Oil Companies Eyeing the Mediterranean Region

on Sep 5, 2012

The global oil industry is eyeing the Mediterranean region, following a series of huge natural gas finds in the Levantine basin, The Financial Times has reported. The interest in the area has also been piqued by the Arab Spring which has profoundly affected the oil and gas industry in North African countries. The FT also notes that interest in the region can additionally be explained by Italy’s partial relaxation of a ban on offshore oil and gas drilling introduced in the wake of the 2010 Deepwater Horizon oil spill disaster.

The impact of these events has suddenly placed tiny Malta on the global oil industry map. Last month, Ankara-based Genel Energy (LON:GENL) bought a 75 percent stake in exploration blocks off the Maltese coast from AIM-quoted explorer Mediterranean Oil & Gas (LON:MOG). The FT reported that for Genel the deal represents a bet that offshore Malta will prove as rich in hydrocarbons as nearby Libya. According to Genel CEO Tony Hayward, Malta is actually an extension of Libya’s Sirte basin, which is one of the region’s richest oil-producing areas. Hayward believes that Malta’s territorial waters have “significant exploration potential”.

!m[](/uploads/story/320/thumbs/pic1_inline.png)And while Malta remains a frontier play, other countries like Cyprus are already established exploration locales. Cyprus’s second licensing round this year attracted bids from 15 companies for nine offshore blocks, including energy industry giants like France’s Total SA (LON:TTA) and smaller explorers such as the British Cairn Energy (LON:CNE). By contrast, the country’s first licensing round in 2007 was barely noted by the industry, resulting in just one licence being issued, to the US explorer Noble Energy (NYSE:NBL).

In other Mediterranean states, prospects have also perked up. After easing its ban on oil drilling in coastal waters last month, Italy has become another sought-after oil exploration spot. While the restrictions remain for new projects, ventures up and running before the Gulf of Mexico oil spill can now get back into gear. In consequence, AIM-quoted explorer Petroceltic (LON:PCI) has announced that the company will resume drilling next year, after receiving the necessary environmental permits. Spain is also attracting an increased interest from the global oil industry with a case in point being Cairn Energy’s announcement of plans to drill in the Valencia Basin off the eastern Spanish coast in 2014. The British prospector will also submit bids in an offshore licensing round in Lebanon next year.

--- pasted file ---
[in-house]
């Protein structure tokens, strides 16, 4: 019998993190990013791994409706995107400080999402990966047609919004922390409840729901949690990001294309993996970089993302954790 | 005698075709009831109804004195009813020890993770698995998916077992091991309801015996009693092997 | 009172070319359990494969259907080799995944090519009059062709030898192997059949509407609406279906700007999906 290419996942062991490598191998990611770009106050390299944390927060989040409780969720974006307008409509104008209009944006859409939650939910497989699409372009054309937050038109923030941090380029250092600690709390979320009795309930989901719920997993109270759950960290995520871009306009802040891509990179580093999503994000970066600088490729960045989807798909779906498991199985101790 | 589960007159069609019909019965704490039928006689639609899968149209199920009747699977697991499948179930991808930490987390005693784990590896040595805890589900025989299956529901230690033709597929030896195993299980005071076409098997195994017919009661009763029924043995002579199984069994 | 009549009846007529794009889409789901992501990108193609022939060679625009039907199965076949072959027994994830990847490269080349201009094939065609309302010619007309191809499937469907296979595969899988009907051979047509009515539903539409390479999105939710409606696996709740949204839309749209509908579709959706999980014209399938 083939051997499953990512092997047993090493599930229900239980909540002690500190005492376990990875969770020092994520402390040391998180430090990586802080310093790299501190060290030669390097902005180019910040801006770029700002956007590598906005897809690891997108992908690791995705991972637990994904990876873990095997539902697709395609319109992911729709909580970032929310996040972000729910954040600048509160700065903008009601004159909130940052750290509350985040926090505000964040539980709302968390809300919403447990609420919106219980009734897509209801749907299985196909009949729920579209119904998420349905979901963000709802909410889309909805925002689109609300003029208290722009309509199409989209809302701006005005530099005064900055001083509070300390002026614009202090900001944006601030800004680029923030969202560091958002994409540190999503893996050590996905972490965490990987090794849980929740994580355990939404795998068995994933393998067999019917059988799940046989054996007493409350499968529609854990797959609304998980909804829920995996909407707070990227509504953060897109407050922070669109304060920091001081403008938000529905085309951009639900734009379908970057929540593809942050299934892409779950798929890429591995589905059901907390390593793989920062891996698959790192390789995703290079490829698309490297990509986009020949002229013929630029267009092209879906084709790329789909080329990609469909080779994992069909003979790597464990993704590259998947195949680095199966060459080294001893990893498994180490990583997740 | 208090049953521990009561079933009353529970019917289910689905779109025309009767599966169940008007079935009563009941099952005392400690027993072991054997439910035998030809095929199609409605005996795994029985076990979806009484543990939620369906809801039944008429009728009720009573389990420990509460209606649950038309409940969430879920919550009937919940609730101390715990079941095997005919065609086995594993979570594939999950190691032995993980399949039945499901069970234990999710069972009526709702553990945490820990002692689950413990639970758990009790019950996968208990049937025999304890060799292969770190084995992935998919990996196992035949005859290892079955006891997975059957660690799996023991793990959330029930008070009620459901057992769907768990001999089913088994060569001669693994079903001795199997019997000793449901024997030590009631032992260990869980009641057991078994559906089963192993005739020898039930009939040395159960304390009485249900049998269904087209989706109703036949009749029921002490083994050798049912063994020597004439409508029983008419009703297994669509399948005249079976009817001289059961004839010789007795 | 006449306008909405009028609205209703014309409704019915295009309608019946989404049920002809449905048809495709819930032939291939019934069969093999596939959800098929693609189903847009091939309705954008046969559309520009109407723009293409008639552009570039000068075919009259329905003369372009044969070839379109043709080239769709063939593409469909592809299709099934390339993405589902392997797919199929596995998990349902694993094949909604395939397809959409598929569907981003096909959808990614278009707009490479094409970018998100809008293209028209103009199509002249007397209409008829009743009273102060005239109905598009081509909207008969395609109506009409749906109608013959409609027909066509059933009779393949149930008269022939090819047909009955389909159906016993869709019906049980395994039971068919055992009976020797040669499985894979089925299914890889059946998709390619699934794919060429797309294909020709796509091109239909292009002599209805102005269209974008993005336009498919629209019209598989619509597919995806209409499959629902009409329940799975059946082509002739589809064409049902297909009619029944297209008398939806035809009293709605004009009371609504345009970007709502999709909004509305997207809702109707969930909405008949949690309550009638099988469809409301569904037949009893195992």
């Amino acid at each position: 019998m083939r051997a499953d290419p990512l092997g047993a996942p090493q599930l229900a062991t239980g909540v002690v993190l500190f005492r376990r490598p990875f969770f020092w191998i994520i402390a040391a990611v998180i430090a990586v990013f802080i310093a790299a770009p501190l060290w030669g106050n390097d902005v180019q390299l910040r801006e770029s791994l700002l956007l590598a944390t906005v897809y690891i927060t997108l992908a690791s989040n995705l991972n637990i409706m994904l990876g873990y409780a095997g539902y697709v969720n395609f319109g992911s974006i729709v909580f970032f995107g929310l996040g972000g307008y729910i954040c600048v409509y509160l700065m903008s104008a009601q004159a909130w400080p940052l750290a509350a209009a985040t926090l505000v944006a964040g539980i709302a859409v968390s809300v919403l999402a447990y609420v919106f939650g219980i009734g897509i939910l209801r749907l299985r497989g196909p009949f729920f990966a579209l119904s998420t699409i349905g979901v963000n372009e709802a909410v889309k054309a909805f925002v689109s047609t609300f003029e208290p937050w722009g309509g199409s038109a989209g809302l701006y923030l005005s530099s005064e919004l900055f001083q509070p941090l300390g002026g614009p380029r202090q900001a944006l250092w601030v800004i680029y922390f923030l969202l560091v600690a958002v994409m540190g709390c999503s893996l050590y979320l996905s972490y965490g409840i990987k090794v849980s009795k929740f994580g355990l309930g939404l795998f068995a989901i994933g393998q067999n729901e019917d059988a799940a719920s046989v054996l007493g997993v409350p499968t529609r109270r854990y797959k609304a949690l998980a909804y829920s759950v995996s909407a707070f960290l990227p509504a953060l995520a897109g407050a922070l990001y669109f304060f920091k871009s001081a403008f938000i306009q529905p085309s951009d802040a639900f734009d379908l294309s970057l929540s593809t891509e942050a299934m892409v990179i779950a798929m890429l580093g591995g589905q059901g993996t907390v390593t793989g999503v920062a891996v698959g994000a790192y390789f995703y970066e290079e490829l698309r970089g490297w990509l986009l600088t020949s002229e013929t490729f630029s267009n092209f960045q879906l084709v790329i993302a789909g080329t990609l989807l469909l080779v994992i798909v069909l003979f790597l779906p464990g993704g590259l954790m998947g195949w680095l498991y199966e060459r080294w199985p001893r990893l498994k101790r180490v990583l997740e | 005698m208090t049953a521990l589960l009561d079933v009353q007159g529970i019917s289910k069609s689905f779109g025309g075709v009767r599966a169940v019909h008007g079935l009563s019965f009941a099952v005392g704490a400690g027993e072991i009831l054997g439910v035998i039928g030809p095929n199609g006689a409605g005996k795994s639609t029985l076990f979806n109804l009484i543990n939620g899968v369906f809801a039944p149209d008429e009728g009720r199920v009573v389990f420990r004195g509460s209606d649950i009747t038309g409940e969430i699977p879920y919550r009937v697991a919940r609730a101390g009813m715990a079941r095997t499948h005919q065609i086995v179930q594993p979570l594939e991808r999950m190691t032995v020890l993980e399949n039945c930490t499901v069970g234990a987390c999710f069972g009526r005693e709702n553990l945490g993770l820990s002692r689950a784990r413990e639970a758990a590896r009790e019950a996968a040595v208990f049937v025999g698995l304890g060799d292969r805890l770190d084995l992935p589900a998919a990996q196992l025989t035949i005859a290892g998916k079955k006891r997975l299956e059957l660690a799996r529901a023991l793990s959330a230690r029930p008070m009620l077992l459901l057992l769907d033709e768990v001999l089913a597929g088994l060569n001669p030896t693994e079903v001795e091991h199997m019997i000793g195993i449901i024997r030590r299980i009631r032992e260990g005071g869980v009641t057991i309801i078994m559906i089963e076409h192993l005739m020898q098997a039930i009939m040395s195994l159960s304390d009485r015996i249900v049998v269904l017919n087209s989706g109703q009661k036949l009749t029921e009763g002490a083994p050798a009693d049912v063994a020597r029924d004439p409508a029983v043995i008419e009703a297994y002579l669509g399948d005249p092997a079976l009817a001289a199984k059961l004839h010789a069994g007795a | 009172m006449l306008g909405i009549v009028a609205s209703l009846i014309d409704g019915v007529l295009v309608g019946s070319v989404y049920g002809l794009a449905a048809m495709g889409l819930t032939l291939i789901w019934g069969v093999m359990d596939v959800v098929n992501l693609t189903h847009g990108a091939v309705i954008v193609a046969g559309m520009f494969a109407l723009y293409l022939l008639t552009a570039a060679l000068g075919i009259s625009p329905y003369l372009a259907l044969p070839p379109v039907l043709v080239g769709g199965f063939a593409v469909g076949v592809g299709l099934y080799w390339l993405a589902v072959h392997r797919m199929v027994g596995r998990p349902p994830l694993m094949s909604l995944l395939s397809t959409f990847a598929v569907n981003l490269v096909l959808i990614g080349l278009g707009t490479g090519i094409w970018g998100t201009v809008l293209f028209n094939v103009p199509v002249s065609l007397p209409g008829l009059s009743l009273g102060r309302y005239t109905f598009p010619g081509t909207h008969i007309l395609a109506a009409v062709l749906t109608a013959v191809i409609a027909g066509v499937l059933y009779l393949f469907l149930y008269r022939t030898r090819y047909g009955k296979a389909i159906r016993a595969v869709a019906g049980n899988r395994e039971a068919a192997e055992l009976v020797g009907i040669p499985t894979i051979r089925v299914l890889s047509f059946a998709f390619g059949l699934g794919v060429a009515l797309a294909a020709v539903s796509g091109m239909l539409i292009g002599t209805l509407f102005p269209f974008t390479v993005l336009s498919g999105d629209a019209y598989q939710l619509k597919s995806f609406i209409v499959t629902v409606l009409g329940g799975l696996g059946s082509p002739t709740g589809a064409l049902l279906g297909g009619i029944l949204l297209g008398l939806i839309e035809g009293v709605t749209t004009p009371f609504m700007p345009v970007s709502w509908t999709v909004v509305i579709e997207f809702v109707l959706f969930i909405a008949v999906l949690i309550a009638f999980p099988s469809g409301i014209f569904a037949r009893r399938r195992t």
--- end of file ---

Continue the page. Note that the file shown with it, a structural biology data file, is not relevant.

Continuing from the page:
Notwithstanding the increased interest in the gas-rich Mediterranean, the FT opines that exploring in the region “is not a walk in the park”, with companies venturing into Mediterranean waters needing to consider regional rivalries. Turkey, for example, has repeatedly told oil explorers to stay away from Greek Cypriot waters while, last year, Italy protested Malta’s launch of a tender for oil and gas exploration covering parts of the Ionian Sea claimed by Rome. Malta itself is in dispute with Libya over offshore areas further to the south. Not to be outdone, Israel and Lebanon have sparred over Leviathan, which is close to the disputed line separating their territorial waters. Hezbollah, the radical Shia group calling the shots in Lebanon, has even accused Israel of stealing Lebanese gas.


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